(Quebec) Inspired by the experience of the REV Saint-Denis in Montreal, the City of Quebec intends to set up a great bike path on Chemin Sainte-Foy in Upper Town, removing two lanes for the car.

The project set up this summer will be “transitional”. But in the long term, Quebec wants to make a City Bike Corridor (CVC) on Sainte-Foy, that is to say comfortable, wide, open year-round and unidirectional bike paths.

Quebec City made the announcement on Tuesday. The track will be in service this summer, in a more modest format. It will currently be 2.4 km long with modest cycle lanes.

Ultimately, the City wants to connect Old Quebec to Laval University with tracks separated from cars by infrastructure, like on Saint-Denis Street in Montreal. The City has not given a timetable, it does not want to manage this site at the same time as that planned for the tramway on René-Lévesque Boulevard.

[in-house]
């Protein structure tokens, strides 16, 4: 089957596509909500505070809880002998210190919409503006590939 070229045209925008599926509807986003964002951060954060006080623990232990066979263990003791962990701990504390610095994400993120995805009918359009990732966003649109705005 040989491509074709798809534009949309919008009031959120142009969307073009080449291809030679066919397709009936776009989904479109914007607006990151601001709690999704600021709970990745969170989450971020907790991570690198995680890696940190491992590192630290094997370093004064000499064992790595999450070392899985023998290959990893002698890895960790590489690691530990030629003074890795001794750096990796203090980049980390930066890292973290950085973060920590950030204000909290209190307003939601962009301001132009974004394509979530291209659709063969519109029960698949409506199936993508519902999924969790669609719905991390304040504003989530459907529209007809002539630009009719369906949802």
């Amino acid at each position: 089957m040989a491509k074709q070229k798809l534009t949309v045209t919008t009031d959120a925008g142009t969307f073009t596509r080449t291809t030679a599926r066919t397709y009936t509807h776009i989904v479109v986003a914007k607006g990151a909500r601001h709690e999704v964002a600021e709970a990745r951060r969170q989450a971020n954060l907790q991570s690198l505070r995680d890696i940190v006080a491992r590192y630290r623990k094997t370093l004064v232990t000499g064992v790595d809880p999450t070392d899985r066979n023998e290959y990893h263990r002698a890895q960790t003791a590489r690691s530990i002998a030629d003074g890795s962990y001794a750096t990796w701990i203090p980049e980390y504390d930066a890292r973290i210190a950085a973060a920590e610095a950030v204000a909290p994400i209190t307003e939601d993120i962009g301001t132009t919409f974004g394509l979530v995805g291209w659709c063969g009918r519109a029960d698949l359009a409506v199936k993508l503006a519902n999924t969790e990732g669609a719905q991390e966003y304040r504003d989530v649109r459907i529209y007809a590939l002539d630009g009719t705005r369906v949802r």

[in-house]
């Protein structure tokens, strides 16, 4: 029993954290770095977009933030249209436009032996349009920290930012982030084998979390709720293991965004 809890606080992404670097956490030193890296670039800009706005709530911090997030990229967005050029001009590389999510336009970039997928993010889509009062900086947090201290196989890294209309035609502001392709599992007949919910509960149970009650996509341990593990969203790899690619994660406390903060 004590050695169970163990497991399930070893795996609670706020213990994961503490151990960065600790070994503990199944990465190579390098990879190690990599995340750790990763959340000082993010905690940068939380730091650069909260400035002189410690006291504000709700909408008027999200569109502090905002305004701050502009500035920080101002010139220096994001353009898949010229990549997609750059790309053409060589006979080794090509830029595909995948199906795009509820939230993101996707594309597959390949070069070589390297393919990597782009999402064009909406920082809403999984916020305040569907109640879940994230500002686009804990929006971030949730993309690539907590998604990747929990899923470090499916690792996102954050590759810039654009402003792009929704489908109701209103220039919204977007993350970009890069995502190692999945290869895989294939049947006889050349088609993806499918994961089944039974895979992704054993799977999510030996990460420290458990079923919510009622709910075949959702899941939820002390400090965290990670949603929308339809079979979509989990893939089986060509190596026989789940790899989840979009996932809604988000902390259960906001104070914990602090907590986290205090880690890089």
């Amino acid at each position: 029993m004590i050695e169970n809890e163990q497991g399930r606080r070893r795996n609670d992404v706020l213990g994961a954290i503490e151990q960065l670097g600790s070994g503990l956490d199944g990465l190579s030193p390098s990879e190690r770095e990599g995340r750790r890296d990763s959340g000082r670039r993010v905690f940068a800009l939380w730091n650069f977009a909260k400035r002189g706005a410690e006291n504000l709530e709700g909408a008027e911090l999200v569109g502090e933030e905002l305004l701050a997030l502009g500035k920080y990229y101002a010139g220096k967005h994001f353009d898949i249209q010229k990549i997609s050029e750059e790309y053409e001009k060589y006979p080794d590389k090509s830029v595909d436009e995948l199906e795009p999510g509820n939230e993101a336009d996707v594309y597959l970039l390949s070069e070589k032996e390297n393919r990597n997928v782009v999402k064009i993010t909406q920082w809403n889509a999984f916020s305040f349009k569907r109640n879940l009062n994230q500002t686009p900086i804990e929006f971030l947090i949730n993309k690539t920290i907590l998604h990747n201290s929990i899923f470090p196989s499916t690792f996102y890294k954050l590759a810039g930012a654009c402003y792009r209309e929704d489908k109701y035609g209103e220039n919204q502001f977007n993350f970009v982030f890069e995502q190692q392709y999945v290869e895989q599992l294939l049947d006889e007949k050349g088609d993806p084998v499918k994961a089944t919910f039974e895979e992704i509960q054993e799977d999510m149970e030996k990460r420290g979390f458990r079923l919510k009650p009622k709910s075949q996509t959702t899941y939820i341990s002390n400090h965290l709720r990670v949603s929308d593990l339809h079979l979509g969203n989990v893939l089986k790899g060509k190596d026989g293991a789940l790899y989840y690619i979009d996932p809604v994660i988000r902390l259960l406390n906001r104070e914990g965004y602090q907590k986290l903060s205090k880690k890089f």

The implementation of this new bike path will lead to the elimination of two of the four lanes of automobile traffic on Sainte-Foy. Motorists using the road will have to be patient, since the City expects the trip between avenue de Salaberry and Université Laval to take one to five minutes longer by car.

The bike is dragging its feet in the capital. According to the 2017 origin-destination survey, the modal share of cycling was 1.4% in the Quebec City agglomeration. It is 3.3% on the island of Montreal, but 13% on the Plateau.